|Temple at Tulum in Mexico|
The Book of Mormon recording places the discourse at the Temple in Bountiful. The Savior could have chosen anywhere to bring his new covenant to the Nephites. It is significant that he chose to come to a temple!
Actually, the idea of the sermon emphasizing the temple isn't that far off from the New Testament, either. While I believe the sermon could have been delivered at a mountain in the Galilee, I think there is a symbolic element to the title as well. In the Old Testament, the term Mount, Mountains, and Mount Zion all became synonymous with a temple. It was felt that a mountain was where a man could go to come to God's presence, and that the pinnacle of the mount was where God comes down to join with man on earth. In fact, it was on a mountain top where Moses had his temple-like experience.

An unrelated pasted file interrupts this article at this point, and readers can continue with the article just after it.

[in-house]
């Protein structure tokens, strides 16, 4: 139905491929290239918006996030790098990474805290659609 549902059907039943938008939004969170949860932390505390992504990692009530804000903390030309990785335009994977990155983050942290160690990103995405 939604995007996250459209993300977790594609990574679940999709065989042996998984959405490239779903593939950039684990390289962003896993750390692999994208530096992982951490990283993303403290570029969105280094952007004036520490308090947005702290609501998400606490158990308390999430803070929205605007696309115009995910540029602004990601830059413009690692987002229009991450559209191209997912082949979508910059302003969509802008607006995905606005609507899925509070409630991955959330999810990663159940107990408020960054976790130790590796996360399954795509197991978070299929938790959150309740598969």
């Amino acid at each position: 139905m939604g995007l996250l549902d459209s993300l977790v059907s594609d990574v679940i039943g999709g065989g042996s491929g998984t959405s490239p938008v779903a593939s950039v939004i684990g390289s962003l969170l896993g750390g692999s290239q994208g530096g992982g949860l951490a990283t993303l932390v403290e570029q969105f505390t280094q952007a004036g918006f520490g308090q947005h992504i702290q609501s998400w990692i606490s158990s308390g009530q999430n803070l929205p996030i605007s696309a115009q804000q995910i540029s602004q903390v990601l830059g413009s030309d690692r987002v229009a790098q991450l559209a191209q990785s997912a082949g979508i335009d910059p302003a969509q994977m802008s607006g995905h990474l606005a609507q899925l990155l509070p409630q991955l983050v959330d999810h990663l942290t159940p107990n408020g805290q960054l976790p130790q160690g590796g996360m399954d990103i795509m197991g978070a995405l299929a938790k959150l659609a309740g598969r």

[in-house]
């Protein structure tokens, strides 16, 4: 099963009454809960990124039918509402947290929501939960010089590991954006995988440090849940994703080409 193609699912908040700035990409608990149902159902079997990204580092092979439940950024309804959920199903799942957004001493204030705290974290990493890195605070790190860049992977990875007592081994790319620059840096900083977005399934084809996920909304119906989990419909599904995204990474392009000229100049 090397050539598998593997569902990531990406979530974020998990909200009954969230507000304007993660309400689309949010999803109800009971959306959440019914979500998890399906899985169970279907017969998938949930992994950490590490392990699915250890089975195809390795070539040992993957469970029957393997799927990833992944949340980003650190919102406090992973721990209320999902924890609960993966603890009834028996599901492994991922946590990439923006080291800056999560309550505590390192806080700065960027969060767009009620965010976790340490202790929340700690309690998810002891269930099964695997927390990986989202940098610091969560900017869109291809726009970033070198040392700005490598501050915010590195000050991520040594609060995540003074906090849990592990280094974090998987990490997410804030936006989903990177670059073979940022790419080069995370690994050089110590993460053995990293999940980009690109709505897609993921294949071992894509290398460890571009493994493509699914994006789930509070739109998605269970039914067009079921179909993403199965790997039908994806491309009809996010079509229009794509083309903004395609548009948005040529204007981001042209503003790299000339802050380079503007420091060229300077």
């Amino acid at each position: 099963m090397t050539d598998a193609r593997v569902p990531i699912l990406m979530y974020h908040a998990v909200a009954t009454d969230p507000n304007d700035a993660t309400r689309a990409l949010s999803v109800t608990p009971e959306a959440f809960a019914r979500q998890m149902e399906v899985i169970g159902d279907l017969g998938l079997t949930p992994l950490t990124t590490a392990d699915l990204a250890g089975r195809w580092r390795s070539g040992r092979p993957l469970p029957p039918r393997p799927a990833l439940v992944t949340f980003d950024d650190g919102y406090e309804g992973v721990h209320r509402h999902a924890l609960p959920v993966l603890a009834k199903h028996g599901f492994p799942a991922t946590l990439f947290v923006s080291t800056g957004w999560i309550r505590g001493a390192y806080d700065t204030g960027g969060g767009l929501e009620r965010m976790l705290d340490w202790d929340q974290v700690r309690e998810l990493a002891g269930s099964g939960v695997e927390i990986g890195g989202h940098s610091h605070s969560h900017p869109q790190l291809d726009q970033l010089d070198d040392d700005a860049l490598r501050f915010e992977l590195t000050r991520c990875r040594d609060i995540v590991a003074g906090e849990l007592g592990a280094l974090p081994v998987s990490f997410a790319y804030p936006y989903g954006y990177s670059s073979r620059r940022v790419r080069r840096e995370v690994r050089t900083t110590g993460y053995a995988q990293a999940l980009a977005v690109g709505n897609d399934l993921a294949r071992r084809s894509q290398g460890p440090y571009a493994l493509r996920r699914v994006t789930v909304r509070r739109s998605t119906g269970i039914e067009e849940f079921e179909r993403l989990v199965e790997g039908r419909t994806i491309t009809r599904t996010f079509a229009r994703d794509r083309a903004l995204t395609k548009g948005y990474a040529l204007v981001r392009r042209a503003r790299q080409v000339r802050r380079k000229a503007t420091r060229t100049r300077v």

The term Sermon on the Mount may in actuality, regardless of where it was physically delivered, refer to a temple sermon. In other words, it was (and still is) a sermon meant to prepare people to enter into a covenant with God.
This is born out when we compare it to 3 Nephi. Before the Savior starts the famous discourse, he teaches the disciples about baptism, as found in the end of Chapter 11. Then, when he starts the discourse which was delivered to all the multitude, he started it off again by emphasizing the importance of baptism.
As we know, it is baptism that is the covenant we make with God for him to bring us home. The rest of the sermon, then, can be viewed as a temple prep class--a discourse about how we can better make and keep our covenants.